They’re the most popular pear world-wide, and for good reason: Penn State studies suggest eating one each morning can help you effortlessly trim 190 calories out of your daily diet -- and 12 pounds off your figure every year. The act of chewing, plus the rich, satisfying flavor of these juicy pears, soothes the hypothalamus -- the region of your brain that fuels powerful hunger pangs and cravings, say Stanford University researchers.
To lose weight at a steady clip, you need to keep your blood sugar levels low, since your body will only dip into your fat stores if its supply of easy-to-burn sugars dries up, says Larrian Gillespie, M.D., author of You’re Not Crazy, It’s Your Hormones. And that’s where lima beans come in handy. According to Australian researchers, they’re packed with fiber and plant proteins -- molecules that stall carb absorption in the intestines, plus help your muscles burn blood sugar before it can sabotage your weight loss efforts. Enjoy half a cup daily, and you could speed your weight loss by 50 percent, the study authors say.
These sweet, tart treats are now showing up in even the smallest grocery stores. And nibbling one or two of them daily could help you reach your weight loss goals a whole lot sooner. That’s because kiwis are loaded with chlorophyll -- a green pigment that heals and energizes the liver, increasing this organ’s ability to burn fat for fuel, says Susan M. Lark, M.D., author of Dr. Susan Lark’s Hormone Revolution. Another perk: A study published in the journal Thorax suggests that the kiwi’s healing vitamin C and chlorophyll can help cut lung troubles -- like shortness of breath and wheezing during exercise -- by as much as 32 percent.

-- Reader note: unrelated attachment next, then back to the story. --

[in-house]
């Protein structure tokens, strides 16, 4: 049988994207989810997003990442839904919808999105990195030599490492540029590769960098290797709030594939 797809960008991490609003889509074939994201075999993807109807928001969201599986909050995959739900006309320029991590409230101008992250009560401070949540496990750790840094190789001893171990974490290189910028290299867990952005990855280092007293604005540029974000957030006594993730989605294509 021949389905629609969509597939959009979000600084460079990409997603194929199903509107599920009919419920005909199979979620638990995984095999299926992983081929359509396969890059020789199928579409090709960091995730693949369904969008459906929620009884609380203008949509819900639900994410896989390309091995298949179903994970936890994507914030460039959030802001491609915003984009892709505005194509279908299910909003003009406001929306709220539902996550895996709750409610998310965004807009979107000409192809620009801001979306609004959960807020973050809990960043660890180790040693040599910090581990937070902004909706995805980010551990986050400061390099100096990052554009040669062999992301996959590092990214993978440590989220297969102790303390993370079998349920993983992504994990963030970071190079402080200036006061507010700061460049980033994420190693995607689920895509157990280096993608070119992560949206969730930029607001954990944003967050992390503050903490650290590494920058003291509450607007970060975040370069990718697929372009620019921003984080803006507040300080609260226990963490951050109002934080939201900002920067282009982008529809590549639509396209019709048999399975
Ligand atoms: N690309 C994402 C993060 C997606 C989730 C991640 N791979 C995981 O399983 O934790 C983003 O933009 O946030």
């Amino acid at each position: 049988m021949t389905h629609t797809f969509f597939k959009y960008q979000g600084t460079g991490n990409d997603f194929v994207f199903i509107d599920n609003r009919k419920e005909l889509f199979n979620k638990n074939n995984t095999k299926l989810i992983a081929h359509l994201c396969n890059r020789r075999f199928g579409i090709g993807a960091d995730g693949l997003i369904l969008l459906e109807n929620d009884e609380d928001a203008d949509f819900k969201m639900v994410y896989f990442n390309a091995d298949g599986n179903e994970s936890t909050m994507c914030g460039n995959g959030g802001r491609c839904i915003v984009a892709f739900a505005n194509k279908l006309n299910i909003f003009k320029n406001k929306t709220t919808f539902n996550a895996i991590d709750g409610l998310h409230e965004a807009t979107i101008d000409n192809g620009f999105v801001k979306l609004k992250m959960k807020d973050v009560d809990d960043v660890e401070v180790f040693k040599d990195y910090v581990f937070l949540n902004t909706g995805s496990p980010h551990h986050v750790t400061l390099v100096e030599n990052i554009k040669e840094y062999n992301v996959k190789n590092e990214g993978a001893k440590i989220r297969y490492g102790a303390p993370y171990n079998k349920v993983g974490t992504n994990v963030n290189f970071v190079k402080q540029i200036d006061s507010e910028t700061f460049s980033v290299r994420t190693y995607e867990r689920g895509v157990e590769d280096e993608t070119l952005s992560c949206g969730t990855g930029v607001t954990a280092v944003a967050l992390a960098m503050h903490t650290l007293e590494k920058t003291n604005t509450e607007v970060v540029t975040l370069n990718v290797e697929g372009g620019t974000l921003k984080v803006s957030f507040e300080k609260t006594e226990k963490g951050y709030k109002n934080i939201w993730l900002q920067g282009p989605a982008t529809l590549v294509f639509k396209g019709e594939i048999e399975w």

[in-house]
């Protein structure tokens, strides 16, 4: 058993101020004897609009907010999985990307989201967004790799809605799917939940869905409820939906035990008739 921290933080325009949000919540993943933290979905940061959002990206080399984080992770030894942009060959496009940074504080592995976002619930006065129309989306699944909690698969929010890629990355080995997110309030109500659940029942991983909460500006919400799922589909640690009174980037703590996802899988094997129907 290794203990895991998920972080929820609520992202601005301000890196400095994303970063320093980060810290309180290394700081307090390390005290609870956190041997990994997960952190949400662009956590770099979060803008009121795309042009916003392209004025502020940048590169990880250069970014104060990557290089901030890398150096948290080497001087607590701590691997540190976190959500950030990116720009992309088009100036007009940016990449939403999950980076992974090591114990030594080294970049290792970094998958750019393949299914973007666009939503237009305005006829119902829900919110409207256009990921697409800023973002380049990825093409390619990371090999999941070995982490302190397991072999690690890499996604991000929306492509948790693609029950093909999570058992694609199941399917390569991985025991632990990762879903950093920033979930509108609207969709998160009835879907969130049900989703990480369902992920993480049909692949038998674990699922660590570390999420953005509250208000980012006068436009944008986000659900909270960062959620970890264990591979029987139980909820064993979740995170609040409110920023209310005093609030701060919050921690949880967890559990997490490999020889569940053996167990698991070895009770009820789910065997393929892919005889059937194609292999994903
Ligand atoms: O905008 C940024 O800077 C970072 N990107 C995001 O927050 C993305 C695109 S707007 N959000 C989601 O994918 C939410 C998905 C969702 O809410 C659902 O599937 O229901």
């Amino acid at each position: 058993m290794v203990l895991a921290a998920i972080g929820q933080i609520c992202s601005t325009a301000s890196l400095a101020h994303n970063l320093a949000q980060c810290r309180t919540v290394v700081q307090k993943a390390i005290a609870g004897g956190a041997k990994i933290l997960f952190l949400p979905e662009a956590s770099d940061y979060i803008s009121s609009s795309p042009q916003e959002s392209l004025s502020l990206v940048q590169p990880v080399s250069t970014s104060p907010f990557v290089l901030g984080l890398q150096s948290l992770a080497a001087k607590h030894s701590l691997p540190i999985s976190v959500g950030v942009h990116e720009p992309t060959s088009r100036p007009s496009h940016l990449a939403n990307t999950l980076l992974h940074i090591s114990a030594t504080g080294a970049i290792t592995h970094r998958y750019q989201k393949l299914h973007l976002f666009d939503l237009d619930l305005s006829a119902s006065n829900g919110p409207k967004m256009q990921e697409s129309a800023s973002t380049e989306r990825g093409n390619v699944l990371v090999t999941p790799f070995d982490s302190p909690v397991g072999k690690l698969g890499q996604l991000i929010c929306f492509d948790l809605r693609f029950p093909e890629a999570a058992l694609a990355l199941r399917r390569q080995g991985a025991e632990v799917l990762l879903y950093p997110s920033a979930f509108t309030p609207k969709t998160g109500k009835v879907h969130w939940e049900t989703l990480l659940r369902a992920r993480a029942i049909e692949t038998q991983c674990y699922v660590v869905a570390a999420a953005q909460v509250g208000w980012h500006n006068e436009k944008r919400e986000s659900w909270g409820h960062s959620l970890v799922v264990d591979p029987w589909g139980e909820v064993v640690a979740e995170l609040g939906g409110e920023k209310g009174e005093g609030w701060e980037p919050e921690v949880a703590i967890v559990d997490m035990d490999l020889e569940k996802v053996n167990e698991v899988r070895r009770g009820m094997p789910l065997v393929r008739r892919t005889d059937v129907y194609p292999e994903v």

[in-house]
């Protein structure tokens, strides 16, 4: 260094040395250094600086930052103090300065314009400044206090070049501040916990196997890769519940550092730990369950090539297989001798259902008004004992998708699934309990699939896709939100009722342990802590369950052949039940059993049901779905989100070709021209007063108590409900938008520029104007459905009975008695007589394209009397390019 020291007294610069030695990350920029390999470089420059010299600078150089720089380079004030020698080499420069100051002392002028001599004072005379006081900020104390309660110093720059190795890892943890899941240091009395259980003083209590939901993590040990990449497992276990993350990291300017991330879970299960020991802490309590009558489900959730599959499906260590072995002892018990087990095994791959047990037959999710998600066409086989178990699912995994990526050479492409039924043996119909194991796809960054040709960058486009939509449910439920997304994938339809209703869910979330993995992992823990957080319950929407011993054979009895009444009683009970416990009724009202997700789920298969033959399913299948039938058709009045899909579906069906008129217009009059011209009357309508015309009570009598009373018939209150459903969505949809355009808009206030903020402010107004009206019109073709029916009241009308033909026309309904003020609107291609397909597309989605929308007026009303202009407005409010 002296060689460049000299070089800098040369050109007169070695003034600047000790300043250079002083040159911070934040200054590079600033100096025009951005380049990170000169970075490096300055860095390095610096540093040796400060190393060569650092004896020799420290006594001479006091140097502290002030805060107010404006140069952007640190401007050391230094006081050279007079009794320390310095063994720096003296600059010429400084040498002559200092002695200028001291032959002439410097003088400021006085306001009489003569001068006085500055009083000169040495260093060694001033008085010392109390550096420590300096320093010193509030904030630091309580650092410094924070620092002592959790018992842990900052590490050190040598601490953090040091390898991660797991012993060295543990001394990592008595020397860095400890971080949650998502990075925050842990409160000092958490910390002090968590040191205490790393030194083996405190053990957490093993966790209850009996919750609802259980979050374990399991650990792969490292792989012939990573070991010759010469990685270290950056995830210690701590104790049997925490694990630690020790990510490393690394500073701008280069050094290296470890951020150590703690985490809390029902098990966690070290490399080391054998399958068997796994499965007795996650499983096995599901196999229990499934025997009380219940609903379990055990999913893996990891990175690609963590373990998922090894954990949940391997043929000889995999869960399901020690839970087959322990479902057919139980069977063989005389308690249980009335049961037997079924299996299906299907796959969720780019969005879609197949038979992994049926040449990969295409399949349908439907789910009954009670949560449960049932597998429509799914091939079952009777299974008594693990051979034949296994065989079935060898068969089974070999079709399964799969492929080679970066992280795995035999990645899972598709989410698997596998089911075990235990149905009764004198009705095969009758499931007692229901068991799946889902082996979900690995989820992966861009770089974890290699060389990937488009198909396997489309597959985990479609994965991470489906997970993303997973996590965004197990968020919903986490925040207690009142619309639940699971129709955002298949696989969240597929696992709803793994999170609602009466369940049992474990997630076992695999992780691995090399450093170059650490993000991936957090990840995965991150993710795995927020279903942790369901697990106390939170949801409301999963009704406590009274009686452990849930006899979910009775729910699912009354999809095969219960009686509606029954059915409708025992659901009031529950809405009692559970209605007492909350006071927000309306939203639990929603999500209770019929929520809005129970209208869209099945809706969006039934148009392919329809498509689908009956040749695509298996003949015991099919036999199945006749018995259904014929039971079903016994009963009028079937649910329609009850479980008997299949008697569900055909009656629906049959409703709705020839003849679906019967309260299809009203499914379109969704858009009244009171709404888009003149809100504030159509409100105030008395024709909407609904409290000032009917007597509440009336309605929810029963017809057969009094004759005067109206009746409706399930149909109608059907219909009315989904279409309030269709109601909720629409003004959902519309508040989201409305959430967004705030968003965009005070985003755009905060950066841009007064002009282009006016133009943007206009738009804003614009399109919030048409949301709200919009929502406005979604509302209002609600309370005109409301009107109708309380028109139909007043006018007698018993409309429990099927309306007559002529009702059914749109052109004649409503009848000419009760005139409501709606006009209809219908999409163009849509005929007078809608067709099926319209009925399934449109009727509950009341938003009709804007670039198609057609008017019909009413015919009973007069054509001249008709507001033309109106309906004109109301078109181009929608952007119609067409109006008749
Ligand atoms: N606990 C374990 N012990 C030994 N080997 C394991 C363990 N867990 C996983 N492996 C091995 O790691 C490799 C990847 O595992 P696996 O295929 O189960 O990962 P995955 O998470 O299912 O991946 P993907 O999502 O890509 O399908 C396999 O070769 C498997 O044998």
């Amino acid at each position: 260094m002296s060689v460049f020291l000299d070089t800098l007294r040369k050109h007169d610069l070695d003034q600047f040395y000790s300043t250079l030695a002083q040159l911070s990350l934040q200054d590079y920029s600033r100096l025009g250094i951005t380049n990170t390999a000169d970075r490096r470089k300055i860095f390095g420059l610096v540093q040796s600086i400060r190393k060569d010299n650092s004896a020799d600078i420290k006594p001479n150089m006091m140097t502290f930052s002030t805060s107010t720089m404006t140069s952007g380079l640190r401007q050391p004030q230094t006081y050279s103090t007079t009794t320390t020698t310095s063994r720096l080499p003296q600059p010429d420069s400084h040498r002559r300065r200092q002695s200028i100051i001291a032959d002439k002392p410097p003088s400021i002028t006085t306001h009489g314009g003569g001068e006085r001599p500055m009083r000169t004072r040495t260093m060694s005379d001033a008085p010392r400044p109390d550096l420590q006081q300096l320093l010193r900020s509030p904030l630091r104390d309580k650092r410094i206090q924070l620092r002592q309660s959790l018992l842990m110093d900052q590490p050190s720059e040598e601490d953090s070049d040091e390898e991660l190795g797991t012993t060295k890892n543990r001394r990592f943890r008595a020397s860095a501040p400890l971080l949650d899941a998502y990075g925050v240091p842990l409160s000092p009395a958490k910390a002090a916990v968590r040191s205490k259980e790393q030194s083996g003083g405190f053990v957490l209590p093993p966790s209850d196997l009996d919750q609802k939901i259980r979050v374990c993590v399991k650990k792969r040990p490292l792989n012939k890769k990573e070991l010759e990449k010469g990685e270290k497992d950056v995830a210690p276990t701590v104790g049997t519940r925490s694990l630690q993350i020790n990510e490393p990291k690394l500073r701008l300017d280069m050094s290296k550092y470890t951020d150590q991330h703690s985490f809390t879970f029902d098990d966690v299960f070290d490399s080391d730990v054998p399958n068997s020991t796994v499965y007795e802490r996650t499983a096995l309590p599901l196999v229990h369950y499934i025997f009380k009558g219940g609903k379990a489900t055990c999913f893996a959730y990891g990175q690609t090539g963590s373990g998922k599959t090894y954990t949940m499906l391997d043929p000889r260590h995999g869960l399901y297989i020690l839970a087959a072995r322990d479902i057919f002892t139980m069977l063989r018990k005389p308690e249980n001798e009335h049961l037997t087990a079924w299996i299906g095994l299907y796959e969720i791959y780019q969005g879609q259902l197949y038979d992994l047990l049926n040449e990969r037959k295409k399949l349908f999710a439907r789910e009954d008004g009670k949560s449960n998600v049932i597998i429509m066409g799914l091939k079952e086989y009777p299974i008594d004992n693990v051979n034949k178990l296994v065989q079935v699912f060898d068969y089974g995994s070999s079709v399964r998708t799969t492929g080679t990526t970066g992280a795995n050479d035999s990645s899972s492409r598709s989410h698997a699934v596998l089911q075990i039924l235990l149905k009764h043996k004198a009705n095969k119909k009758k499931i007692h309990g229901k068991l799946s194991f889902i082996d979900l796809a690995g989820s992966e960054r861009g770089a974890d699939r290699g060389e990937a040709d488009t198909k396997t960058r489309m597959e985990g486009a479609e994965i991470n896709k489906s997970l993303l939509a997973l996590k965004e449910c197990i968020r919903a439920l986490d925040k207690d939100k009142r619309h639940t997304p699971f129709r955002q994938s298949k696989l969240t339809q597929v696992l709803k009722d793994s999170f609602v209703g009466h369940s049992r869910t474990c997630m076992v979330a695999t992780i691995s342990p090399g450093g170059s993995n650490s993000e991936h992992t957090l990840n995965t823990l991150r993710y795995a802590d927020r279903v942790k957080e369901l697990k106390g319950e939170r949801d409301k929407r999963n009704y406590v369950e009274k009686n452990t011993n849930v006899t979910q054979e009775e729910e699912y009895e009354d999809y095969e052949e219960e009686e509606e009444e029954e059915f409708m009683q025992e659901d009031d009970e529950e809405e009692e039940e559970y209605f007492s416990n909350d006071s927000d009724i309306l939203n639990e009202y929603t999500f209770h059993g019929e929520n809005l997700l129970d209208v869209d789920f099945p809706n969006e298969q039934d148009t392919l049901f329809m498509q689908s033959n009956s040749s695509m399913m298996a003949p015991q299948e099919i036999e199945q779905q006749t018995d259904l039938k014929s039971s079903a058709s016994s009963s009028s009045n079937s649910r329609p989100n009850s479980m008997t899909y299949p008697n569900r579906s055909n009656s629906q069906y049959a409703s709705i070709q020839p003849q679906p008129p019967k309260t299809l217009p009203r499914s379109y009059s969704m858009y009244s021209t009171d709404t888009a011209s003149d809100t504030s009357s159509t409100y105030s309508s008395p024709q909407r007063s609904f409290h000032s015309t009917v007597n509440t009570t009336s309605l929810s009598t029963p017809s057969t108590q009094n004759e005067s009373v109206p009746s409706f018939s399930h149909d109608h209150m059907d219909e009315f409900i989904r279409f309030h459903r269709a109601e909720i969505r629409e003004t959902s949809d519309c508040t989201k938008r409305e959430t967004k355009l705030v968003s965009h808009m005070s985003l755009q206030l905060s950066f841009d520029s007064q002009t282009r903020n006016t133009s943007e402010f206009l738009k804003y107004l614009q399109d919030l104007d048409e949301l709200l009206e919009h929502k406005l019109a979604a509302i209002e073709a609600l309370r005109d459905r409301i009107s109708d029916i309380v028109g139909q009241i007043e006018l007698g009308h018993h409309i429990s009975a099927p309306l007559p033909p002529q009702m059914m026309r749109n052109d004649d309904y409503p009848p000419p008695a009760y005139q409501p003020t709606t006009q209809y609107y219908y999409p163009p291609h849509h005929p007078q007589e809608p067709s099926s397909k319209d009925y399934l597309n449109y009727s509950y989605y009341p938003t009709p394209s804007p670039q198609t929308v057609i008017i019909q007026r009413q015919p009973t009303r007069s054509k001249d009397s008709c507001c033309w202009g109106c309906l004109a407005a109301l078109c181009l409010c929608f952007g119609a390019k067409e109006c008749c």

Scientists measure how much foods mess with your blood sugar -- and your ability to lose weight -- by using a scale called the glycemic index. Lower numbers are better, and that’s where grapes really shine. According to studies at Australia’s University of Sydney, these tasty little globes have a glycemic index of 43 -- and that means they’re as good at keeping your blood sugar steady and helping you lose weight as bran cereals and chick peas! Got an achy back? Purple and red grapes are loaded with resveratrol -- an antioxidant that relaxes blood vessels, improving blood flow to damaged back tissues and speeding their healing, says Mark Stengler, N.D., author of The Natural Physician’s Healing Therapies.
They start cropping up in August, and their mild, sweet flavor, thin skin, small size and resistance to bruising makes them one of the most loved apples nationwide. Munch one before lunch and another before supper, and Brazilian researchers say you could effortlessly shed three pounds of fat in one month. The reason? Apples are nature’s number one source of pectin -- a soluble fiber that blocks the absorption of dietary fats. Good news: Apples are also rich in quercetin and ellagic acid -- compounds that cut your liver’s production of artery-clogging LDL cholesterol by 34 percent, say researchers at the University of California at Davis.
Jalapenos, habaneros, serranos, fresnos...these mouth-watering fruits (yes, they’re fruits!) can do a lot more than just jazz up your favorite soups and chilies. According to a British research team, their active ingredient -- capsaicin -- can also boost your fat-burning metabolic rate by 10 percent for up to three hours at a stretch. Another fiery fact: Canadian research shows that chilies suppress appetite, helping you feel full on 200 fewer calories per meal.